policeman of the world? It's a little bit arrogant that we think

:54:27.:54:31.

we should go in and impose our will on other people. These are tribal

:54:31.:54:37.

societies. I don't know how it will pan out. I hope it will pan out

:54:37.:54:40.

well for Libya. But these are not easy countries. They are not like

:54:40.:54:43.

our countries. Whether they are able to embrace democracy, I don't

:54:43.:54:49.

know. But I very much hope that they will. We have heard from you,

:54:49.:54:52.

sir. Is at more than likely that British governments will take this

:54:52.:54:57.

kind of action, liberal interventionism? If Libya turns out

:54:57.:55:03.

to be a success? Zimbabwe is always mentioned, nothing has been

:55:03.:55:08.

mentioned about Mugabe. I hope we are not going to become liberal

:55:08.:55:12.

interventionists. The whole point about Libya is that MPs voted to

:55:12.:55:18.

give our support. With a UN resolution? With a UN resolution.

:55:18.:55:27.

What we were frightened of was put on the ground and another Iraq.

:55:27.:55:34.

why are we not doing anything about Syria? I think we need to revisit

:55:34.:55:37.

what international war says. Until we have clear international law,

:55:37.:55:41.

there will always be suspicion that we intervene when there is oil, if

:55:41.:55:51.
:55:51.:55:52.

there is not, somehow we don't see The man in the blue shirt? There

:55:52.:55:56.

are so many countries in the world with problems. You can't going to

:55:56.:55:59.

everyone. But it's hard to know how they pick and choose. Of course

:56:00.:56:04.

there will be oil deals for Britain and France. Of course that was at

:56:04.:56:09.

the top of Cameron and Sarkozy's minds when they went in. Was at the

:56:09.:56:12.

main reason? Probably not. Would they have had the success with

:56:12.:56:17.

targeted bombing in Syria? Probably not. It has to be a bit tongue-in-

:56:17.:56:21.

cheek with the British, who they support, their history in the world

:56:21.:56:28.

is not exactly a white slate. just like to expand on that last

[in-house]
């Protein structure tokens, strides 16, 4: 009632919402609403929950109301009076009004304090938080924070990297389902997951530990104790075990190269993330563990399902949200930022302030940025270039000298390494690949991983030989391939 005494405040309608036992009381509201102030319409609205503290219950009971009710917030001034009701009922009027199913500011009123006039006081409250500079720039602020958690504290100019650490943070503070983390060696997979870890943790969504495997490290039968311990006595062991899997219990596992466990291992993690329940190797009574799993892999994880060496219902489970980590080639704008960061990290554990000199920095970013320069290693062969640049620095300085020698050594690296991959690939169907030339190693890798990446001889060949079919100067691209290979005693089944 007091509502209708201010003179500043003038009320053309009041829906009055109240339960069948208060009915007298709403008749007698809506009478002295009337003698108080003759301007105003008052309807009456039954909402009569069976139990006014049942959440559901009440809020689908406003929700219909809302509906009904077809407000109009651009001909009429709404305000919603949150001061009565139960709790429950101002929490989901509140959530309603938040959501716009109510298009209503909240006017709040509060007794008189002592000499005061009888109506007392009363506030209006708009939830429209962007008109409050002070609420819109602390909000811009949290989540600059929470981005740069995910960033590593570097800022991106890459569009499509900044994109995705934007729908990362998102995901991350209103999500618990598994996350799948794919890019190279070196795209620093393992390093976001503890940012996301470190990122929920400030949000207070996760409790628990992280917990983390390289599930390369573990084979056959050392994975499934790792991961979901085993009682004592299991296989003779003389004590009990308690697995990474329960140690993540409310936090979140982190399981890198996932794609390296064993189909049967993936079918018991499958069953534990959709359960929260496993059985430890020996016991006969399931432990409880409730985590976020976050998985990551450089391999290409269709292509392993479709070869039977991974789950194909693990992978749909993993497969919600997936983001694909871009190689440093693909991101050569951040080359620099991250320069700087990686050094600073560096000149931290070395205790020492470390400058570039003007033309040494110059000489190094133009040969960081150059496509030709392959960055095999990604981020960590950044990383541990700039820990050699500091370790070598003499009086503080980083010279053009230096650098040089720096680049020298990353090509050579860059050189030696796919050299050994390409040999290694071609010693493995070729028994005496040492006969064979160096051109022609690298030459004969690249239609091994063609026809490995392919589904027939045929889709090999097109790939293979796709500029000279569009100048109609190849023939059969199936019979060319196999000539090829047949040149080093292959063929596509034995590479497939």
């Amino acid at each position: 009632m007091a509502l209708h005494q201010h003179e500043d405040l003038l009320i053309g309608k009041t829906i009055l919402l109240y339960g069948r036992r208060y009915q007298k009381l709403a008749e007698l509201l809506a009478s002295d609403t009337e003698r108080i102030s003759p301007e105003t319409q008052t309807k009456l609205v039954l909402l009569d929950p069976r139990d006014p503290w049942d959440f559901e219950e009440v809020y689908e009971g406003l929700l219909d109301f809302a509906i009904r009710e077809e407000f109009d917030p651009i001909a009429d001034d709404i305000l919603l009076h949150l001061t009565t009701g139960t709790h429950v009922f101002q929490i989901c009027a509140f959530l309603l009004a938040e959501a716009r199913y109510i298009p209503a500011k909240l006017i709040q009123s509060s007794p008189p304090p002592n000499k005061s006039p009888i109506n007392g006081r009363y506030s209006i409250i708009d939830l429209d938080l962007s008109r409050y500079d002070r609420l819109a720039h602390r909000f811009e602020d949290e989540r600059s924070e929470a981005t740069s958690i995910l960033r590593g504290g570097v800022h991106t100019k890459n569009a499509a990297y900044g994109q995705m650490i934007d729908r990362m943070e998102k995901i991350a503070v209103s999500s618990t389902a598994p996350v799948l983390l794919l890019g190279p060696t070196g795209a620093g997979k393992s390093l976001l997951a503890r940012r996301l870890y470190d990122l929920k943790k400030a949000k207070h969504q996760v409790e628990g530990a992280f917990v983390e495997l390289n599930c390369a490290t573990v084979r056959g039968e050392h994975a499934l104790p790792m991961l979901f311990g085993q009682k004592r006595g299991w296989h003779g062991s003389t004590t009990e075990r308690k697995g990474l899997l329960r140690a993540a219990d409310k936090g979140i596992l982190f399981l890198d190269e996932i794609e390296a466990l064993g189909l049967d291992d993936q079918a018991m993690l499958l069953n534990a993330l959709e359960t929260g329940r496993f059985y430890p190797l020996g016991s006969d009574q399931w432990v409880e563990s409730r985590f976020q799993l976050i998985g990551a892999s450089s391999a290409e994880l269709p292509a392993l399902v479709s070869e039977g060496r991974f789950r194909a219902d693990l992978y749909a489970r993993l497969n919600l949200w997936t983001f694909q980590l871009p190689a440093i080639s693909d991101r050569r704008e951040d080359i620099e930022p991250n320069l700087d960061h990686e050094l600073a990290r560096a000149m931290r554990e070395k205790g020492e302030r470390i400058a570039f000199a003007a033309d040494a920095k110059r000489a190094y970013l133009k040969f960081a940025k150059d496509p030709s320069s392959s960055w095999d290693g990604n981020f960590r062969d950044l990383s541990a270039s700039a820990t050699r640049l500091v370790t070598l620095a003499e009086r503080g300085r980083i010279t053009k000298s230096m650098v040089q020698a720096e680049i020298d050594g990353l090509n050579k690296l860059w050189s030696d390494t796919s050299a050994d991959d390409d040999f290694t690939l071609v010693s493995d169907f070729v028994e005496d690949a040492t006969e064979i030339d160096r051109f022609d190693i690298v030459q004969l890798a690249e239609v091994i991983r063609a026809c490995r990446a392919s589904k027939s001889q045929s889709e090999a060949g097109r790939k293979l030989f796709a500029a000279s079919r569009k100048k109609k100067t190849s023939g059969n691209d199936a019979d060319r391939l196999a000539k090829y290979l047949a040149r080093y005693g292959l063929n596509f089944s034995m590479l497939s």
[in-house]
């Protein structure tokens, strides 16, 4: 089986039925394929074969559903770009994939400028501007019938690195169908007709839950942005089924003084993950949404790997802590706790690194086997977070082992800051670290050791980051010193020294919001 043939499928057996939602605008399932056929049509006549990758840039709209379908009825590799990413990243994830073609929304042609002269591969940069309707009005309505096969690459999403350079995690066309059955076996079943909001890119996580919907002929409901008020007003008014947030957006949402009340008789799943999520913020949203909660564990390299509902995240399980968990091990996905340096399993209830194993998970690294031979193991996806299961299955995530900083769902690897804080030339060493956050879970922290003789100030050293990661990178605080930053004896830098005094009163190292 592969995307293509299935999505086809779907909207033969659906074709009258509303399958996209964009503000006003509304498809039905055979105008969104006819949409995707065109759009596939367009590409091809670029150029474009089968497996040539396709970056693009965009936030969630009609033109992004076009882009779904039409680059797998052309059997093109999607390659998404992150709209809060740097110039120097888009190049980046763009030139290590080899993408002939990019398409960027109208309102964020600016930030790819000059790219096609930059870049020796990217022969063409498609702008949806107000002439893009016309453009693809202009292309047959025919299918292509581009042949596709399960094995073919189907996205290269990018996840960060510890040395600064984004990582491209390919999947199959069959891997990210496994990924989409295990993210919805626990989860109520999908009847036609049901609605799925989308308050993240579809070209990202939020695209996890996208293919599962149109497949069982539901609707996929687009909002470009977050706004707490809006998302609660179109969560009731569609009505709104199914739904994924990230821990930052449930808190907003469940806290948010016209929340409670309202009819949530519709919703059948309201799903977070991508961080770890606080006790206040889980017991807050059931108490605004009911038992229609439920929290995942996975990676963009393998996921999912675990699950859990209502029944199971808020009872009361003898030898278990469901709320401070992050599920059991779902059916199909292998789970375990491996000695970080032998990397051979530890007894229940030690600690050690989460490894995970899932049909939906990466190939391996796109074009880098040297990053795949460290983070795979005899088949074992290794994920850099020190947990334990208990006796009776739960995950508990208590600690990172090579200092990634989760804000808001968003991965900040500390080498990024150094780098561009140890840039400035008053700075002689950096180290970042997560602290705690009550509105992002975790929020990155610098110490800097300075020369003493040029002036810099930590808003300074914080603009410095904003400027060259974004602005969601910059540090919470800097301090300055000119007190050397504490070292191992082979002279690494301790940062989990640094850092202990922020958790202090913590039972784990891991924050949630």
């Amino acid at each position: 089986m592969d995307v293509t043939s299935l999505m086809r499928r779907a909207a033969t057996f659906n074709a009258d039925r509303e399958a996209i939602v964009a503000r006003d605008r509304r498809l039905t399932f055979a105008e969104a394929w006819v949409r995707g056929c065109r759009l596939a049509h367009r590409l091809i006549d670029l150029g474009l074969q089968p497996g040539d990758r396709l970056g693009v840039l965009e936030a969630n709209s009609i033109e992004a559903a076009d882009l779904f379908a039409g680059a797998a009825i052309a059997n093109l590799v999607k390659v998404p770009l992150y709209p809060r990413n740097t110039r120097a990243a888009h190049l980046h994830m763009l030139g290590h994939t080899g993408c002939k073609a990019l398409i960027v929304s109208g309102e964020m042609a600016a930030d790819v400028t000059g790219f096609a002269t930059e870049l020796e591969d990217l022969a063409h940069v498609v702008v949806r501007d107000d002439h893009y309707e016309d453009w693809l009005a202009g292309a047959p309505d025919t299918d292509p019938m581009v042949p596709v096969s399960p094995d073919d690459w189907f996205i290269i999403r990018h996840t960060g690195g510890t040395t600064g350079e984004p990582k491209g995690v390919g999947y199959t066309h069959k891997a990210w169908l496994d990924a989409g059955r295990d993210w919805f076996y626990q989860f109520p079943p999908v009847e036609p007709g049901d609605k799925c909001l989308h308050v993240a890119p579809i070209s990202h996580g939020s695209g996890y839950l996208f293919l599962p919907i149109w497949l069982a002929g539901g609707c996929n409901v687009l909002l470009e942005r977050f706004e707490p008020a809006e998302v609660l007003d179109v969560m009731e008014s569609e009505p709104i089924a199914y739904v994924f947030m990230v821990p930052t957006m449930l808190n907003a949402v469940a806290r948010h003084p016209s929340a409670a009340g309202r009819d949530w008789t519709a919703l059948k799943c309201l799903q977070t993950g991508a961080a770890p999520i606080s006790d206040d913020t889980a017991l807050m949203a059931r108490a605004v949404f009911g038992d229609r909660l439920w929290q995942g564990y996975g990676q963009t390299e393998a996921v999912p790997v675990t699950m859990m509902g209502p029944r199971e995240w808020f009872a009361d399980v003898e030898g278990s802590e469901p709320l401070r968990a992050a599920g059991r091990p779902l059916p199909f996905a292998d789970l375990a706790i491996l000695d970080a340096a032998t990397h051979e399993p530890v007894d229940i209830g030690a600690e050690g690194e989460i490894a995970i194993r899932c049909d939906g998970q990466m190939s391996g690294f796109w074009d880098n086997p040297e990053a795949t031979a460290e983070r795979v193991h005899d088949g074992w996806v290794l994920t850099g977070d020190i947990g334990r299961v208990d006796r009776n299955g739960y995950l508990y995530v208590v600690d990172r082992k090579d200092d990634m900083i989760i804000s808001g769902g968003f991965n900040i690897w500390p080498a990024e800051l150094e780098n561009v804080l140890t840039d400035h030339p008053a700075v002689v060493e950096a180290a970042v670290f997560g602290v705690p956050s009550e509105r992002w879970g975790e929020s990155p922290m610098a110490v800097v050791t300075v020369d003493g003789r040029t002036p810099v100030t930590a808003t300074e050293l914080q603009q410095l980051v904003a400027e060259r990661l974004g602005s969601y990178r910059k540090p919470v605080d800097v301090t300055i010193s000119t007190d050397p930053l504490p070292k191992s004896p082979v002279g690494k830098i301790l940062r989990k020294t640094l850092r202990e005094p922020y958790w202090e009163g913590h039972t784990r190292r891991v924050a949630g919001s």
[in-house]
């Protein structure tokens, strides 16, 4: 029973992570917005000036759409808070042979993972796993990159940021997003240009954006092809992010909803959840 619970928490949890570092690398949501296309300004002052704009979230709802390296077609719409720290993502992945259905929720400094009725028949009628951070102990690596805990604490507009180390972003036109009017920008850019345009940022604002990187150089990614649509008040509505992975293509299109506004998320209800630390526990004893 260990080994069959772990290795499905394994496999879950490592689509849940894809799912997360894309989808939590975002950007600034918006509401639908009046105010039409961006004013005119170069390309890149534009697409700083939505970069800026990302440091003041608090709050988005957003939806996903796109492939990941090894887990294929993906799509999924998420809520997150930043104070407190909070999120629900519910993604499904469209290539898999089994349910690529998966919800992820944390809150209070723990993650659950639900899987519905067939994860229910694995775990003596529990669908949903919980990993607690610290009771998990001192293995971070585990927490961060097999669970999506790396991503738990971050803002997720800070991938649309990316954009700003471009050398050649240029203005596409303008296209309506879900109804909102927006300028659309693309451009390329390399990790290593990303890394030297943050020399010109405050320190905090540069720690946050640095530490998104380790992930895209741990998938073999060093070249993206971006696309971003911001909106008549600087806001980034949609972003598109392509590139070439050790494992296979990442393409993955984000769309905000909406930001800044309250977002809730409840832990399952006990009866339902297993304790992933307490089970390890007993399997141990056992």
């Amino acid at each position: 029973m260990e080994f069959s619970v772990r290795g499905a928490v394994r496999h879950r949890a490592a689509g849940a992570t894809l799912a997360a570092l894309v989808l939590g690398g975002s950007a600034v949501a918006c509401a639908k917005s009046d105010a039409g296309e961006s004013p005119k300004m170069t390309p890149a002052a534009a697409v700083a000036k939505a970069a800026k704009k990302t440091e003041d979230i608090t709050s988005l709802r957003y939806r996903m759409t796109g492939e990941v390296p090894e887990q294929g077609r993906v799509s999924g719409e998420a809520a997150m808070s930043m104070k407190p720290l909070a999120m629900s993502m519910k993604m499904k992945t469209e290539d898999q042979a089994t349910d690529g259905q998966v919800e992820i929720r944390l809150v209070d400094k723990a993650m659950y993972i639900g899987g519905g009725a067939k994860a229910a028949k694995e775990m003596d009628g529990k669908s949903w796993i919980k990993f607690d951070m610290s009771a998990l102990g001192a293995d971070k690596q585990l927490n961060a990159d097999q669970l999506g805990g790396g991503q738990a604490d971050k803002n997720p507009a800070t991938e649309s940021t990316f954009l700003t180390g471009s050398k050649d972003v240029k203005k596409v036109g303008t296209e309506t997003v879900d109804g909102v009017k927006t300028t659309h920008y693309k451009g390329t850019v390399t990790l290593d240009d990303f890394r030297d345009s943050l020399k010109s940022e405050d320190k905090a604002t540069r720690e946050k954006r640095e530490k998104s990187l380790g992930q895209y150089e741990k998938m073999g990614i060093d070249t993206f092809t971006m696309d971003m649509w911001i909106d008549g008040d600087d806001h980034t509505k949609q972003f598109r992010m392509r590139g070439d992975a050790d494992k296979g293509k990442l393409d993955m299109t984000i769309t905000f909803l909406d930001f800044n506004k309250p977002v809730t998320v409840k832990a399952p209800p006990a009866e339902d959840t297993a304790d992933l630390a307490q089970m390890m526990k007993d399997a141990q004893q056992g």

:56:28.:56:34.

I's point. Two weeks ago in the Independent, about the rendition

:56:34.:56:39.

programme, Britain and America had been sending prisoners to be

:56:39.:56:43.

brittle the interrogated in countries like Libya. Do you think

:56:44.:56:49.

that the British and French were right to go in? I think it is right

:56:49.:56:52.

for Gaddafi to step down, but I think this is typical Western

:56:52.:56:58.

imperialism. At a brief comment? I'm saddened by that comment. I

:56:58.:57:02.

thought Nigel's remarks were very interesting. This was a really,

:57:02.:57:09.

really bad man. He was a tyrant. He was a torturer. And he's gone. At a

:57:09.:57:15.

very good thing. We can't go into every country. People talk about

:57:15.:57:19.

Syria and other places. In this case, there was about to be a

:57:19.:57:23.

massacre. The Arab League and NATO works together to get a UN

:57:23.:57:29.

resolution. In all of the discussions that I saw, it was a

:57:30.:57:36.

serious legal recommendation by the Attorney-General. It was discussed

:57:36.:57:41.

very openly. Oil was not mentioned by anybody. It was to stop a

:57:41.:57:46.

dreadful massacre, by a tyrant Command Europe's doorstep. Diane

:57:46.:57:50.

was right. We don't know how it will pan out, but we hope that

:57:50.:57:54.

Libya will develop into a free, prosperous country. The fact that

:57:54.:58:00.

Gaddafi is not there this evening, that two properly elected Western

:58:00.:58:04.

politicians go to Benghazi and Tripoli and are welcomed, it has to

:58:04.:58:08.

beat a good thing. That brings us pretty much to the end. Just to

:58:08.:58:13.

clarify what was said to day in Tripoli, Mustafa Abdul-Jalil said,

:58:13.:58:18.

while agreeing there were no previous arrangements with allies

:58:18.:58:23.

and friends, as a faithful Muslim people we will appreciate these

:58:23.:58:27.

efforts and they will have priority. Within a framework of transparency.

:58:27.:58:31.

Make of that what you can! Next week we are going to be in

:58:31.:58:35.

Birmingham. It is the Liberal Democrat conference. Among those on

:58:35.:58:39.

the table, Vince Cable, Harriet Harman, Ian Hislop and the founder

:58:39.:58:49.
:58:49.:58:54.

David Dimbleby chairs Question Time from Londonderry in Northern Ireland. On the panel are Labour MP Diane Abbott; Owen Paterson, Secretary of State for Northern Ireland; and Ian Paisley, Junior MP of the DUP.